There are no global statistics on participation in Tridentine Masses. But in the United States — where demand appears to be higher than in much of Europe — 105 of the 176 Roman Catholic dioceses offer at least one traditional Mass each Sunday, Dunnigan said.

"The New Order became a social celebration rather than a religious celebration," she said one recent Sunday as she put away the white lace scarf she wore over her head.

The pews at the Mass had been full — and more than half the people looked to be under 40.


People praying for protection from "perfidious" Jews, women with their heads covered and angry old fascists preaching intolerance to the young.

I wonder what the Latin word for Taliban is?

From: Anywhere that annoys neo-lib tools | Registered: Jul 2005  |  IP: Logged
Babbler # 560

posted 07 June 2007 03:39 AM      Profile for Michelle   Author's Homepage     Send New Private Message      Edit/Delete Post  Reply With Quote 
Well, really, most mainstream Christian denominations hold that Jesus is "the way, the truth and the light" and that no one comes to the Father except through the Son. In other words, that you must believe in Jesus in order to be saved and to go to heaven. Not all individual Christians believe this, but the churches themselves, as well as their holy scriptures, are pretty clear on the issue.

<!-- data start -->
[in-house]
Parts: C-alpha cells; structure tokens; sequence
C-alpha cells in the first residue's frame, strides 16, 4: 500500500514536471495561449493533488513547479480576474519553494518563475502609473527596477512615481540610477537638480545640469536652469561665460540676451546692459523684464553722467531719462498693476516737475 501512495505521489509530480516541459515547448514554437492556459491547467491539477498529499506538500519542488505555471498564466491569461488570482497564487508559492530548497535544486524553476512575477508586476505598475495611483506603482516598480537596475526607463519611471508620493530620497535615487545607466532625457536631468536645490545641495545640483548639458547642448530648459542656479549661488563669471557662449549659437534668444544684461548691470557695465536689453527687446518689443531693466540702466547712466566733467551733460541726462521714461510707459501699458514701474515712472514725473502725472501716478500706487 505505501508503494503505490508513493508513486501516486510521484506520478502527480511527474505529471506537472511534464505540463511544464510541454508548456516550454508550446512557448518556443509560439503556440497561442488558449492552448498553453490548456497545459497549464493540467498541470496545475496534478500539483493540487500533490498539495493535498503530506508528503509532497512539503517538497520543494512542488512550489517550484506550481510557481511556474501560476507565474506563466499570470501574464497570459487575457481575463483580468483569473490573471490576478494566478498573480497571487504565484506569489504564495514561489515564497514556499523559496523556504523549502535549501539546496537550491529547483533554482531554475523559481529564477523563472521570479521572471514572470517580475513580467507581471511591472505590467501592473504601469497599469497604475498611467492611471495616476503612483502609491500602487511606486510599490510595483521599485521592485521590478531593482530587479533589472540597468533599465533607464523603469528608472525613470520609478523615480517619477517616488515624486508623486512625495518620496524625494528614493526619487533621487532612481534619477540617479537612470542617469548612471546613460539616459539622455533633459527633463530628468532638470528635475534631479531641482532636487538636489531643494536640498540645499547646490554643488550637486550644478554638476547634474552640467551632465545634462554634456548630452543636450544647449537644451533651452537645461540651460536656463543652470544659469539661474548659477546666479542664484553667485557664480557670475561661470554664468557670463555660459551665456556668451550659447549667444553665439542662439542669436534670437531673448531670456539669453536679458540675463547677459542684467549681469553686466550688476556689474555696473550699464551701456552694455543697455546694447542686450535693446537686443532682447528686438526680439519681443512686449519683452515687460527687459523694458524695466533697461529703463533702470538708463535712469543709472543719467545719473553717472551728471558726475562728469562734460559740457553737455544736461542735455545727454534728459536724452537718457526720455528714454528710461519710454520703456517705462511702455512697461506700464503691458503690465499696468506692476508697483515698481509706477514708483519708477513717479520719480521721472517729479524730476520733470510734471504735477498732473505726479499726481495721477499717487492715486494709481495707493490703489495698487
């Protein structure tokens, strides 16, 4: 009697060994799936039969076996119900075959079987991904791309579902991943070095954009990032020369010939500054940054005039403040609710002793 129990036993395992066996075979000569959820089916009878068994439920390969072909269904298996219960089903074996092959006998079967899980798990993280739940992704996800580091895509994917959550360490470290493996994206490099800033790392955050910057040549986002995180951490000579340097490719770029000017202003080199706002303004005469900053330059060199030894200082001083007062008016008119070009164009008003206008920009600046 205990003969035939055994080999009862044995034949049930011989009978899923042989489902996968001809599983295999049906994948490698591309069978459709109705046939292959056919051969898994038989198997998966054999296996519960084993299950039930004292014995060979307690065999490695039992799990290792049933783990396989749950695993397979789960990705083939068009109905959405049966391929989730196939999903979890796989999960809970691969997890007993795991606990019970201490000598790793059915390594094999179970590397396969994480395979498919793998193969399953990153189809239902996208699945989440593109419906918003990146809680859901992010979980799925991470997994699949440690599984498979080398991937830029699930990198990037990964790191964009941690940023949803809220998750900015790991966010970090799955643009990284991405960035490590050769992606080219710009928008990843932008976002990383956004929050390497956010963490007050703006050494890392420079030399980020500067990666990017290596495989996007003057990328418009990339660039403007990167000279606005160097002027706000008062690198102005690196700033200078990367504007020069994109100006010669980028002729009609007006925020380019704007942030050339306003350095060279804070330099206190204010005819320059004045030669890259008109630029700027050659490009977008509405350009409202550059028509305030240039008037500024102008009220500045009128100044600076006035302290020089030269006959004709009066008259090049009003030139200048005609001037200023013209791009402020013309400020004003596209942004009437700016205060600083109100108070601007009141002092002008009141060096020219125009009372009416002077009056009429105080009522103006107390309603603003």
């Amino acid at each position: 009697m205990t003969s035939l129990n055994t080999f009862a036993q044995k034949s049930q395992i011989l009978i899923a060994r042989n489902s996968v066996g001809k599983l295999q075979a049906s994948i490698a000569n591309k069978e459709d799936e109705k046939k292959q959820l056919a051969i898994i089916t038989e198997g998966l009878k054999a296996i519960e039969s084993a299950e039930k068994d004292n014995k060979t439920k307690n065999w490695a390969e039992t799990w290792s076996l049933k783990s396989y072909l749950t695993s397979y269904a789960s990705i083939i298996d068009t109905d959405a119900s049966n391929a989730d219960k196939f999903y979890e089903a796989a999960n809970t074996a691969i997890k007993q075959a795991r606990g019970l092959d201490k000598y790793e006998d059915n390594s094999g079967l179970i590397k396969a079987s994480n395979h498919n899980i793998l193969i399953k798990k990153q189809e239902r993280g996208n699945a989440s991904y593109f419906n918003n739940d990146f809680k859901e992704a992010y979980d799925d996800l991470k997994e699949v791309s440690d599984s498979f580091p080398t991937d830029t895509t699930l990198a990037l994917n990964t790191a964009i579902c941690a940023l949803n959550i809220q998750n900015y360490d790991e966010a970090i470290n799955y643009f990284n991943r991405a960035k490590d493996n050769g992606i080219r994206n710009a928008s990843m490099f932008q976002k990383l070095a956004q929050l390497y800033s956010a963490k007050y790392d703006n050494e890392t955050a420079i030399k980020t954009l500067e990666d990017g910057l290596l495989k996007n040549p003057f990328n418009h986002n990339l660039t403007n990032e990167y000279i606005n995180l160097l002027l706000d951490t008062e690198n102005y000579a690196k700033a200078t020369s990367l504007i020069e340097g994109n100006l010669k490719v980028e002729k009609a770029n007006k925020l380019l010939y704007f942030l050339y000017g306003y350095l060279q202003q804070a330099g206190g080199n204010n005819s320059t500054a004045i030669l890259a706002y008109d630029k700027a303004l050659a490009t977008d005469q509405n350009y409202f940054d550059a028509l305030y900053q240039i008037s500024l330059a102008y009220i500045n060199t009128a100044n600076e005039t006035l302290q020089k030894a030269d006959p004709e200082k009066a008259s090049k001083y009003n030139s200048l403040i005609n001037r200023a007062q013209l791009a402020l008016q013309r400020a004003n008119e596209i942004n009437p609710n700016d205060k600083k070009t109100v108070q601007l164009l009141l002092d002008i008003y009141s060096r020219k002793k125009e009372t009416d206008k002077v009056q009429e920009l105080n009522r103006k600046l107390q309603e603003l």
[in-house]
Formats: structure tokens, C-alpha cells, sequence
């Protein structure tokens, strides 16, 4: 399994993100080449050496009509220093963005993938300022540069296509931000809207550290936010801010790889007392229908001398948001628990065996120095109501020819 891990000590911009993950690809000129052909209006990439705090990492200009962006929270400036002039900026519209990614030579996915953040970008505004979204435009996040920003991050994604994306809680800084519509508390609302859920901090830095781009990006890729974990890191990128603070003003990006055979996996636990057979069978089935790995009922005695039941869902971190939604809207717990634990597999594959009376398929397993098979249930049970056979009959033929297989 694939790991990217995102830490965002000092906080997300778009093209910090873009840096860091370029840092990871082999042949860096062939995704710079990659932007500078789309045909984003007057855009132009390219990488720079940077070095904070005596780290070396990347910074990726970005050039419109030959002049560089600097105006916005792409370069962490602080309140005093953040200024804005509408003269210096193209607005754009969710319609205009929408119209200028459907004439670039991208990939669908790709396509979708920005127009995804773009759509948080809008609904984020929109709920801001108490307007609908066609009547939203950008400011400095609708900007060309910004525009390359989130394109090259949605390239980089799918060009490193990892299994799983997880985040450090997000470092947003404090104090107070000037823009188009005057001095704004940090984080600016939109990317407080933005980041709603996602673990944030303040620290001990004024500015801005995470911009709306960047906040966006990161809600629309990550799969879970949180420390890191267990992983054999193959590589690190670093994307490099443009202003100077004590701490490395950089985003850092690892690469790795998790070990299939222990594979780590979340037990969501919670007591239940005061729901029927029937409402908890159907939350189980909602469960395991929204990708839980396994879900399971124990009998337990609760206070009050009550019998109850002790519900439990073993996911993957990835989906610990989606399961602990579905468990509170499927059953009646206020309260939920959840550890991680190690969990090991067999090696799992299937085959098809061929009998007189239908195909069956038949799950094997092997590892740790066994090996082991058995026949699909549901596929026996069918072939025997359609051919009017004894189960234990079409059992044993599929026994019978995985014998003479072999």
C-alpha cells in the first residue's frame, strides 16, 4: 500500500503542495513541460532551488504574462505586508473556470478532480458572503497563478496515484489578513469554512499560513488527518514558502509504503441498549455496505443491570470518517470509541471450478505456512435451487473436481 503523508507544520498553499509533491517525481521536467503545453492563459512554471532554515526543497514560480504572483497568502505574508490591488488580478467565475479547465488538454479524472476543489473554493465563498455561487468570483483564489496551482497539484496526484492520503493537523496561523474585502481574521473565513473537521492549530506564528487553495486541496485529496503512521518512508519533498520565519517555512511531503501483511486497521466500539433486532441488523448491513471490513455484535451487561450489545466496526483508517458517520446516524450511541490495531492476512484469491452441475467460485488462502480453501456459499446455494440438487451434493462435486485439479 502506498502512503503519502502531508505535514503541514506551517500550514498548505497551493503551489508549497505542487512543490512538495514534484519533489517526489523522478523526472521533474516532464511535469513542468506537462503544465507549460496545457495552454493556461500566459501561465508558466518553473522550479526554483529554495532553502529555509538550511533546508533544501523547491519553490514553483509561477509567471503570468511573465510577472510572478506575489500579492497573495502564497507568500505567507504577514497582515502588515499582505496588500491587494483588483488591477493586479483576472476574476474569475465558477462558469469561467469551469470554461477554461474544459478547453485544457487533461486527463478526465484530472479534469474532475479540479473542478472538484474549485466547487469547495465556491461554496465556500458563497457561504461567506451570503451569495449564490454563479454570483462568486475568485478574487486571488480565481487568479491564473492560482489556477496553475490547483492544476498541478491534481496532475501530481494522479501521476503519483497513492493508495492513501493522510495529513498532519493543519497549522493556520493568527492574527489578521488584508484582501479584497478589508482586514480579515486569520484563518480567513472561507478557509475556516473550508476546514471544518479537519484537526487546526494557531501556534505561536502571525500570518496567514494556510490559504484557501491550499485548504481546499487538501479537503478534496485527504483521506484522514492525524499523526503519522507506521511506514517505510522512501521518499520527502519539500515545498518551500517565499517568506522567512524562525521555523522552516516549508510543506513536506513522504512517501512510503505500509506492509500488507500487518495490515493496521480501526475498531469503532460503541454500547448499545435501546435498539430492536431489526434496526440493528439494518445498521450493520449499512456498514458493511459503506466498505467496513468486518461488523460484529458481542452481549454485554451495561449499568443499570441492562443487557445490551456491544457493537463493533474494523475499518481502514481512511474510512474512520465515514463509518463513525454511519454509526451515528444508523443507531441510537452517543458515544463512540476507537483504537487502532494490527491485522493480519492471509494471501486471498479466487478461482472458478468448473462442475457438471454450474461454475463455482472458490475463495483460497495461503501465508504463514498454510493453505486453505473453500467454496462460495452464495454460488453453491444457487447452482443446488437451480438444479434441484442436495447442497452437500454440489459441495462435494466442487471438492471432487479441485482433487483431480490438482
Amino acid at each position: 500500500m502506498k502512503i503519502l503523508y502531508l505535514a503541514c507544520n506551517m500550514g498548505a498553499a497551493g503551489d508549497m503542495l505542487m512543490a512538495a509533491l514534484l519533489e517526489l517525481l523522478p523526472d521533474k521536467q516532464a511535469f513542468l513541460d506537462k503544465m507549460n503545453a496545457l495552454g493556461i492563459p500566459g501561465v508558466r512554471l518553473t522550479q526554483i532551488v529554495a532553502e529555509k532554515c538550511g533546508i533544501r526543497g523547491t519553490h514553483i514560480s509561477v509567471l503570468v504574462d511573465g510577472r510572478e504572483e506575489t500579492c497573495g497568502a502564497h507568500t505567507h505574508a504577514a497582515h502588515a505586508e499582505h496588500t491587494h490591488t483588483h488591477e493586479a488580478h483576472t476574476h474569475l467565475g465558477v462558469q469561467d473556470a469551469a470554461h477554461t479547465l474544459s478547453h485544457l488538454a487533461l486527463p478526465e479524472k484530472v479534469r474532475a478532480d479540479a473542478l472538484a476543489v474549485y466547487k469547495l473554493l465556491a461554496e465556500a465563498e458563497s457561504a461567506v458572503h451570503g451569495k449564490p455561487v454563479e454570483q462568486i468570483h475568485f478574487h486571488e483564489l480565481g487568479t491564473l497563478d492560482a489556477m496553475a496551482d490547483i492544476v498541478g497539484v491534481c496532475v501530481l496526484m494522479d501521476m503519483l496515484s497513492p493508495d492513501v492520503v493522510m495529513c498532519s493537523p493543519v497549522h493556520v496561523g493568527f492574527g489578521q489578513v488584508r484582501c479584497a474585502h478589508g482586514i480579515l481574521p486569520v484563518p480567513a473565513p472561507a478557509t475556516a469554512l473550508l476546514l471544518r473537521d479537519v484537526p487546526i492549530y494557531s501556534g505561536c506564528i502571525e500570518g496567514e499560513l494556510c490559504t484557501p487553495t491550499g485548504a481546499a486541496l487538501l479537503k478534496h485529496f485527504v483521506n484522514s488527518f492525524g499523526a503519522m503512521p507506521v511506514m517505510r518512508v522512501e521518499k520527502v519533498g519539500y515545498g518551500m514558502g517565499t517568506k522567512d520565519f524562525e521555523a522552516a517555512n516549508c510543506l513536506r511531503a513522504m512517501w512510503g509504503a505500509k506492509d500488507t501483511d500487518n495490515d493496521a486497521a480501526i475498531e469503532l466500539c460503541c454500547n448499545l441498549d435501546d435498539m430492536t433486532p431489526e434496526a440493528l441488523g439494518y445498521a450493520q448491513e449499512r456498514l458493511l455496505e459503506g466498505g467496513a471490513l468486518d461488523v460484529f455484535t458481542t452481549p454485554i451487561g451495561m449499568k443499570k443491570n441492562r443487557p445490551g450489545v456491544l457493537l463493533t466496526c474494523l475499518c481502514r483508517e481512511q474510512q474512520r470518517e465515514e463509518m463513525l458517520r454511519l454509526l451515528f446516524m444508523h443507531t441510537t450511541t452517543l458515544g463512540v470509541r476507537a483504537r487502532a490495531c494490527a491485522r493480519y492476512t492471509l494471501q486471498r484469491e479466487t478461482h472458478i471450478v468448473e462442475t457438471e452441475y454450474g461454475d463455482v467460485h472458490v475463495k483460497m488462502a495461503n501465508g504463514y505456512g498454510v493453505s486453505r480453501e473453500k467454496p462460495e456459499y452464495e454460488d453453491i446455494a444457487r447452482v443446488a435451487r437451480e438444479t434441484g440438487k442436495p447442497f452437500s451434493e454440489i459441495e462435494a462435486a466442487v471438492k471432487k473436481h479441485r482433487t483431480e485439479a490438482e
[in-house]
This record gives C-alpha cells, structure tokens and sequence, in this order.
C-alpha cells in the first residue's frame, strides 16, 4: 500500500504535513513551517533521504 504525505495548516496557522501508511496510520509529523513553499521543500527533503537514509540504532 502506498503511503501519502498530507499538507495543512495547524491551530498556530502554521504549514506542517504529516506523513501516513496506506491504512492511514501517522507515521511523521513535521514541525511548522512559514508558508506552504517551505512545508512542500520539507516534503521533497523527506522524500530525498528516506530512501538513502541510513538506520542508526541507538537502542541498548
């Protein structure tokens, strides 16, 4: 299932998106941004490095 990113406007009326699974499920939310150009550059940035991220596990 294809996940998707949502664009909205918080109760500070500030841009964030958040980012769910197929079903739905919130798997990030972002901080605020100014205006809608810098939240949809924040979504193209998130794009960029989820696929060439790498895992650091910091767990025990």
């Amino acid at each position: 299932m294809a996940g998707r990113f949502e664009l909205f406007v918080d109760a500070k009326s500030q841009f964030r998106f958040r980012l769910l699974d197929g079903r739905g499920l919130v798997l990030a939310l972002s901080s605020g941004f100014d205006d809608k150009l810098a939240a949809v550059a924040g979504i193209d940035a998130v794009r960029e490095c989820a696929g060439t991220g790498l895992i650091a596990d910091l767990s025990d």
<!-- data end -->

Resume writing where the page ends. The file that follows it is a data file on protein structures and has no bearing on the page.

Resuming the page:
Sure, there are some churches that don't go out of their way to broadcast that publicly outside their congregations. But certainly it is, and has always been, Catholic doctrine that people who do not believe will not be saved. Whether they say it in Latin or English, and whether they single out Jewish non-believers or not, the fact is, most Christian religions including Catholicism believe that people of other religions will not be "saved" nor have communion with God.

Show me a mainstream Christian denomination without a missionary society. Missionary societies are set up for one overriding reason - to share the "good news" about Jesus to non-believers, especially in countries with significant non-Christian populations.

[ 07 June 2007: Message edited by: Michelle ]

From: I've got a fever, and the only prescription is more cowbell. | Registered: May 2001  |  IP: Logged
Martha (but not Stewart)
Babbler # 12335

posted 07 June 2007 08:53 PM      Profile for Martha (but not Stewart)     Send New Private Message      Edit/Delete Post  Reply With Quote